In the Times' Sunday health section, psychiatrist Nanette Gartrell reveals her personal experience -- and lack of awareness -- about antidepressant side effects ("A Doctor's Toxic Shock").1 Grieving over a friend dying of liver cancer, Dr. Gartrell began taking buproprion, better known as Wellbutrin, but her reaction could just as easily have occurred with Prozac, Paxil, Zoloft, Celexa, Lexapro, Luvox, Effexor, Sarafem or other antidepressants, or Zyban, the smoking-cessation drug that's identical to Wellbutrin.
    "Within 10 days, I developed insomnia, agitation and tremors," Dr. Gartrell writes. "I lost the ability to distinguish between sadness and the drug's side effects.... panic attacks started... I needed every ounce of energy to concentrate at work.... I forced myself to eat but still lost 10 pounds. Sometimes I felt paranoid, and I wondered if I was delusional. When I wasn't working, I was curled in a fetal position, contemplating whether I should hospitalize myself."
    Antidepressants help millions of people, but antidepressant side effects can be wicked. Even worse, many doctors cannot identify even common antidepressant side effects and frequently give patients the wrong advice. Dr. Gartrell did what she told patients to do: stick it out until the drug's benefits kick in. That's the mainstream medical party line, but many side effects are so unpleasant or vicious, such advice is downright dumb.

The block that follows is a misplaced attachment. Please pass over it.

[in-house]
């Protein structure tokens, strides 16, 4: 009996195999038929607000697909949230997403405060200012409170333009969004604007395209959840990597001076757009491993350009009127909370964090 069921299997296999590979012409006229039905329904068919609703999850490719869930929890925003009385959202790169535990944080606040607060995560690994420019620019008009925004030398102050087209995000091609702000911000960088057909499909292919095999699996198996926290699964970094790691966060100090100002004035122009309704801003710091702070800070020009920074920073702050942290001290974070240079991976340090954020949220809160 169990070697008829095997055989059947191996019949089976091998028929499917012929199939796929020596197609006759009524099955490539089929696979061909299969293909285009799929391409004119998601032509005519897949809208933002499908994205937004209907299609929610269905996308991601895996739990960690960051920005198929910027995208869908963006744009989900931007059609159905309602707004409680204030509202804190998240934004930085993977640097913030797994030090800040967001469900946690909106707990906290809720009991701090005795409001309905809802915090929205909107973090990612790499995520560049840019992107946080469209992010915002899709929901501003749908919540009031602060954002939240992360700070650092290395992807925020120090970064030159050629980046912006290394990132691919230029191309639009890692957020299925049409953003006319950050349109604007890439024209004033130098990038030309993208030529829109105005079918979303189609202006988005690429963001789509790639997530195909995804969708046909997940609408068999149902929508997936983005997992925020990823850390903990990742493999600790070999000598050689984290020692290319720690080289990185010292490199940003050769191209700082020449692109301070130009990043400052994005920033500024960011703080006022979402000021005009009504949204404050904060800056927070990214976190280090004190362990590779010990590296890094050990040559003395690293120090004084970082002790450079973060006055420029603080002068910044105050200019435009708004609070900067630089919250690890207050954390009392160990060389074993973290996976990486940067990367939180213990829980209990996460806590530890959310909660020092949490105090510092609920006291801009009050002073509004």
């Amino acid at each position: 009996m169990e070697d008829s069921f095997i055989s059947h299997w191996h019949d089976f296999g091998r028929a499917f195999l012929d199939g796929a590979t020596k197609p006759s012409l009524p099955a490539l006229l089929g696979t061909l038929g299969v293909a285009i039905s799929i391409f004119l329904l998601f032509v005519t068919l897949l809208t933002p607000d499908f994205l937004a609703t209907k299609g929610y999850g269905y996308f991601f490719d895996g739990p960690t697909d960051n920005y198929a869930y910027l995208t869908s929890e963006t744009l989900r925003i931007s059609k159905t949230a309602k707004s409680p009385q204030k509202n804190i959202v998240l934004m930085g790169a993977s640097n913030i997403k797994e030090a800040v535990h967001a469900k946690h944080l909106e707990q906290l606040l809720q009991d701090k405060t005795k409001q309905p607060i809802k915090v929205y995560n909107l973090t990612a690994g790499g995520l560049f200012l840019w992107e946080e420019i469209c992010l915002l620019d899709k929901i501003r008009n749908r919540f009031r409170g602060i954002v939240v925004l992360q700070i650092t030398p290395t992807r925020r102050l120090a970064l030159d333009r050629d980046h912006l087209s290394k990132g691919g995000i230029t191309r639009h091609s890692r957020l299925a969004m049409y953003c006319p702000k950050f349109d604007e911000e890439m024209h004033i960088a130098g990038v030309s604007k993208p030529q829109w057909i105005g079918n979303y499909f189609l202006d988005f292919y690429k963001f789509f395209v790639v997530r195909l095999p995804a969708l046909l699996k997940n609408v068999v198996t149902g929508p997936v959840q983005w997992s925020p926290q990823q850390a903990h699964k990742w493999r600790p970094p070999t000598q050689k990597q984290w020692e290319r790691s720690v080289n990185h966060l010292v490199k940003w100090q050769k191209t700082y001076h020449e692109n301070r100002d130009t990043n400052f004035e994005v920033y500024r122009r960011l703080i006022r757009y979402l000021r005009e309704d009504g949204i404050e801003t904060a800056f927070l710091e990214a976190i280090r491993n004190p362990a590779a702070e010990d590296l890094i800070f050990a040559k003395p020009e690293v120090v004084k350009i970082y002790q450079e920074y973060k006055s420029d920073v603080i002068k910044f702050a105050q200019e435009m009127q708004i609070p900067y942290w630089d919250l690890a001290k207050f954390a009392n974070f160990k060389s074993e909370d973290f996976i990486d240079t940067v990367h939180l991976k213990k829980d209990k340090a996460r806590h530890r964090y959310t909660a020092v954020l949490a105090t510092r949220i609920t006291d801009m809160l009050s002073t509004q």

Worse, in a few patients, panic, agitation, sleep deprivation, and impaired judgment may reduce impulse control, and antidepressants have been linked to people acting out, sometimes violently. Thus, the headlines about homicides and suicides by people who never were violent before starting on antidepressants. Yet, although there's considerable literature on this problem 2-16, few doctors know about it because their information sources are heavily influenced by the drug industry, whose research somehow keeps missing the problem.

    The Devil Is in the Dosage
    Dr. Gartrell's side effects began shortly after starting buproprion. This is a common story. Why? I explained this in a previous newsletter:

    "These reactions are occurring because the standard starting doses of many antidepressants are excessively strong for many people. One clue is that most of these reactions occur shortly after people have been started on antidepressants or after the dosage has been bumped up. These are called `first-dose' reactions by mainstream medicine, and they almost always indicate a mismatch between the patient and the dosage 17."


    My book, Over Dose: The Case Against The Drug Companies, which received a glowing review by JAMA (Journal of the American Medical Association), explains that most side effects are dose-related and that the standard starting doses of many top-selling drugs are too strong for millions of patients.18 No doubt, Dr. Gartrell started with the standard dose of buproprion. It was too strong for her. Many standard drug doses, based on studies in which most subjects are male, are too strong for many women.